- A five-factor model (including HML) doesn’t improve the description of average returns from the four-factor model. The reason is that average HML return is captured by the exposures of HML to other factors. Thus, in the five-factor model, HML is redundant for explaining average returns, but may have value in other ways.

Fama and French did note that, “While the five-factor model doesn’t improve the description of average returns of the four-factor model that drops HML**,** the five-factor model may be a better choice in applications. For example, though captured by exposures to other factors, there is a large value premium in average returns that is often targeted by money managers.”

Thus, “in evaluating how investment performance relates to known premiums, we probably want to know the tilts of the portfolios toward each of the factors.”

They added that “for explaining average returns, nothing is lost in using a redundant factor.”

Importantly, they also found that the five-factor model does perform well.

“Unexplained average returns for individual portfolios are almost all close to zero,” Fama and French noted.

Among their other interesting findings were that “controlling for investment, value stocks behave like stocks with robust profitability, even though unconditionally value stocks tend to be less profitable.”

Additionally, Fama and French found that the value, profitability and investment factors are negatively correlated with both the market and the size factor, providing important information regarding potential benefits from portfolios that diversify exposures across factors.

What’s more, they found that “the lethal combination for microcaps is low profitability and high investment; low profitability alone doesn’t appear to be a problem.”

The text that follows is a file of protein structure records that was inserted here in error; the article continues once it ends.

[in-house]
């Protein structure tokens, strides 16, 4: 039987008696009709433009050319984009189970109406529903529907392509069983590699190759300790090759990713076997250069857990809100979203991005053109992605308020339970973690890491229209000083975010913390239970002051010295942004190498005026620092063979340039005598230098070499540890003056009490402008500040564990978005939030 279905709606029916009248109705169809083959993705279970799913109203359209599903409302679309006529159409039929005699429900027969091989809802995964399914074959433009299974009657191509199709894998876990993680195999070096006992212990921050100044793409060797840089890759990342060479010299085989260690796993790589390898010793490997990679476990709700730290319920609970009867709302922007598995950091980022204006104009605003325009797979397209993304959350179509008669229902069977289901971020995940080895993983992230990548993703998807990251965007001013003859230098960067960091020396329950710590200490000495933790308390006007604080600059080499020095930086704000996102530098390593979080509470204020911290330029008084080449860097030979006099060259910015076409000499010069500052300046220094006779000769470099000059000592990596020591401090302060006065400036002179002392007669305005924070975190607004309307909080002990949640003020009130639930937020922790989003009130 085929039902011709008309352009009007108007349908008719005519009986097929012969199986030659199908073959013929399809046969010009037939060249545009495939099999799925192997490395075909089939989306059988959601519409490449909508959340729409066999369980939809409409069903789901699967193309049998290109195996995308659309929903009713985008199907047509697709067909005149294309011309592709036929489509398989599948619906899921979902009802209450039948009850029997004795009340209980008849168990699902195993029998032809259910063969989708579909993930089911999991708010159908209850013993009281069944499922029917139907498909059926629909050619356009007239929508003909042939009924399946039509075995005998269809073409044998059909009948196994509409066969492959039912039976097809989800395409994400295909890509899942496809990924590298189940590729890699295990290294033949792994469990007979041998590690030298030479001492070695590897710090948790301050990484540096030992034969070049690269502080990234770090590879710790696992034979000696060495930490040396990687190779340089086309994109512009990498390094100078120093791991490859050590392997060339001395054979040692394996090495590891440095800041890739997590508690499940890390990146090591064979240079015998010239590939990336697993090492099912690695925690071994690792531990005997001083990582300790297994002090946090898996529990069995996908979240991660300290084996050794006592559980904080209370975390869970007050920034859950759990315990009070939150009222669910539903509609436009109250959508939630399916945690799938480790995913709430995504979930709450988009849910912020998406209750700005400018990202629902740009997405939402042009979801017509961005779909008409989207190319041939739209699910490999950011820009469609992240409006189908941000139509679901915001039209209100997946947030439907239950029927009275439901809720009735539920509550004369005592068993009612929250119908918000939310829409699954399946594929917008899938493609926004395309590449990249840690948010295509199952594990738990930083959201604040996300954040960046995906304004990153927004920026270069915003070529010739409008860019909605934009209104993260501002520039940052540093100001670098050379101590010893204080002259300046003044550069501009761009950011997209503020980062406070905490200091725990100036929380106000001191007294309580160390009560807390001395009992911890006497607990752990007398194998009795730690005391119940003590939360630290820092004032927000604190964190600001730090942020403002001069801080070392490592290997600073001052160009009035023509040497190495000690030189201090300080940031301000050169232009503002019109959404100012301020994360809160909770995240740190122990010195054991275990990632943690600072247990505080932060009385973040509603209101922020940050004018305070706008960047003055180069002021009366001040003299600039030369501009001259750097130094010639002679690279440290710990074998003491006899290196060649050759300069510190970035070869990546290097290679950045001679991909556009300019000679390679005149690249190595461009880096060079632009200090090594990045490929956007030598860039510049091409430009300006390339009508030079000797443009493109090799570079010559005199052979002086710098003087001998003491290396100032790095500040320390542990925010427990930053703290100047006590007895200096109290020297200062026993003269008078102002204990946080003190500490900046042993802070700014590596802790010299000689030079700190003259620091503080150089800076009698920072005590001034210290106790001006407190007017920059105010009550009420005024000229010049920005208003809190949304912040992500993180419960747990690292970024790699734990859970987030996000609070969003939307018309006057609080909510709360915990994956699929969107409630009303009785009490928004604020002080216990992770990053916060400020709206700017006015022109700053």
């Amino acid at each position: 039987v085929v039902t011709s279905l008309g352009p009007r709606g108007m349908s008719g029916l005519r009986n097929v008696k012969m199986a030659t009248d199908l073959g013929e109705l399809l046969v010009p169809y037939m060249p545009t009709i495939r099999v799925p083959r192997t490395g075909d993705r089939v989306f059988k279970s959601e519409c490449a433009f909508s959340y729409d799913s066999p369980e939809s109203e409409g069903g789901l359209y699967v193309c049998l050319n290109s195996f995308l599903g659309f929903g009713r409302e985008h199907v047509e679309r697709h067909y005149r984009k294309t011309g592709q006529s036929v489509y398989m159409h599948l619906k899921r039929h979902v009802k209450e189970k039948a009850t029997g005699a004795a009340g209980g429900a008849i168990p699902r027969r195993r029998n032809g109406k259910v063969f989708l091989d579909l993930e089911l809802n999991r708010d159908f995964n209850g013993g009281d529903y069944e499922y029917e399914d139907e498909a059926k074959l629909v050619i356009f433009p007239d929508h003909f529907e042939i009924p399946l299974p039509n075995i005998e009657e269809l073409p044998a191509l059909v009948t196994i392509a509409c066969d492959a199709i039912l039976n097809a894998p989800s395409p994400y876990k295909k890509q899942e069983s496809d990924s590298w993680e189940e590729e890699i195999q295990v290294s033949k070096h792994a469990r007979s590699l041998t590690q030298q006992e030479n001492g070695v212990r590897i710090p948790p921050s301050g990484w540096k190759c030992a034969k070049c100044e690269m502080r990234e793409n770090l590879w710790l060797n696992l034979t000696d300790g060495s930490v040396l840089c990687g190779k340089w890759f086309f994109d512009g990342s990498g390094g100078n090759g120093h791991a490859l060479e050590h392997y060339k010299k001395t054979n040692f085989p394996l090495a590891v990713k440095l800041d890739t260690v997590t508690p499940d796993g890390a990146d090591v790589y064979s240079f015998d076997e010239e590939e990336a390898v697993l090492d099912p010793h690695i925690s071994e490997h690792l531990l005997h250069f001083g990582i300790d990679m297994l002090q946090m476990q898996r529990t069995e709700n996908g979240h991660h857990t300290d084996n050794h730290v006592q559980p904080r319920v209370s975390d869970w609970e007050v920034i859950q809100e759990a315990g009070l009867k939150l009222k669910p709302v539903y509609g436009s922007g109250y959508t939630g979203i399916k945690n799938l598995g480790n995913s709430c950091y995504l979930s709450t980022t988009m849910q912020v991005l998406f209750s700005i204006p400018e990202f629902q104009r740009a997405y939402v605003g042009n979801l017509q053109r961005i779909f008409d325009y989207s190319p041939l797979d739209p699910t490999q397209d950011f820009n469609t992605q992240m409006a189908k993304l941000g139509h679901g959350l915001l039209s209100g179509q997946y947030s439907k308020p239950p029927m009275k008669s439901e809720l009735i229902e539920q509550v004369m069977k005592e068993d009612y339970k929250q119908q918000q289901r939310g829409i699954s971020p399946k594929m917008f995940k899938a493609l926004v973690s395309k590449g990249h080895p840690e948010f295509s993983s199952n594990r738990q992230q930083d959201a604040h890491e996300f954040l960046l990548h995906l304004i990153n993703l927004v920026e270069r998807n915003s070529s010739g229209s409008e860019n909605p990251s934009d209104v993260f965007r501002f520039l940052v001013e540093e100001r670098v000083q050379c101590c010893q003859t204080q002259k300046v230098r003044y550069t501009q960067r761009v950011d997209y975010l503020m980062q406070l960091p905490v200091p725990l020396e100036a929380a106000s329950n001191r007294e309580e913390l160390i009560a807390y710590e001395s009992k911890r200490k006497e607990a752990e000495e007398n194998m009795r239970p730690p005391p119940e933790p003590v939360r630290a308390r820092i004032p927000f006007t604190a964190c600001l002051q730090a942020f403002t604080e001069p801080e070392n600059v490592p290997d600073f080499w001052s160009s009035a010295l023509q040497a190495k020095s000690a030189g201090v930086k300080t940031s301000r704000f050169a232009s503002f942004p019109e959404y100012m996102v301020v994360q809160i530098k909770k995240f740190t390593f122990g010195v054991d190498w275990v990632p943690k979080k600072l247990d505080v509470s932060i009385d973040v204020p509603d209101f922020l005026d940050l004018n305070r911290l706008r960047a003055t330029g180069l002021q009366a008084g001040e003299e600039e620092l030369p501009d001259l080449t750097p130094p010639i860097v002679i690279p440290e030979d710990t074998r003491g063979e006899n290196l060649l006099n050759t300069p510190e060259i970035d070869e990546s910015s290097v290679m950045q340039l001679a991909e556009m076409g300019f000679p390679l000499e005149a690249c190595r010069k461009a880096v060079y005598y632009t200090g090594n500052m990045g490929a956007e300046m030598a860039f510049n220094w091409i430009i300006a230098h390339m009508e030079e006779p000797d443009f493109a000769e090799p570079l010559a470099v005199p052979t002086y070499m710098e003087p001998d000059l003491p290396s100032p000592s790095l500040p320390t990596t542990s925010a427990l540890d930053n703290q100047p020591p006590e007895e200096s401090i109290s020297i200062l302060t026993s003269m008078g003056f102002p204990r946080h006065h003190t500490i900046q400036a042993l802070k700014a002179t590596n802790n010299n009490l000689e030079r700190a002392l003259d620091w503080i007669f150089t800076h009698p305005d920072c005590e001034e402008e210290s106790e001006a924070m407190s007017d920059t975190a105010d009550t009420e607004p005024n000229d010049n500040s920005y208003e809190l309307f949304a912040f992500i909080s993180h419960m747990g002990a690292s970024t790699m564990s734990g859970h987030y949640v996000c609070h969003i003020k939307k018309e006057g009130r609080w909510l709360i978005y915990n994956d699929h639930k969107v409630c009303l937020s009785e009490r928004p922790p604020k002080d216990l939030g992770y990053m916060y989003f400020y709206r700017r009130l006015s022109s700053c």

However, they found that this problem doesn’t hold for large stocks with low profitability and high investment.

Another interesting finding is that with this new model, just as the well-known value factor isn’t needed to explain the variation in returns of diversified portfolios, momentum isn’t needed either.

The authors of “Digesting Anomalies” found that their profitability factor has a high correlation (0.50) with the momentum factor, meaning that it plays a similar role to the momentum factor in analyzing performance.

Returning to the question—knowing what we know today, which model would they choose?— Fama and French concluded that since HML seems to be a redundant factor in the sense that its high-average return is fully captured by its exposure to other factors, the four-factor model may well be adequate in some cases, though not all.

“In applications where the sole interest is abnormal returns, our tests suggest that a four-factor model that drops HML performs as well as (no better and no worse than) the five-factor model. But if one is also interested in measuring portfolio tilts toward value, profitability and investment, the five-factor model is the choice.”

Only time will tell if the new model replaces the Fama-French one. But with their endorsement, it does seem like a good possibility.

Larry Swedroe is director of Research for the BAM Alliance, a community of more than 130 independent registered investment advisors throughout the country.

* *

** **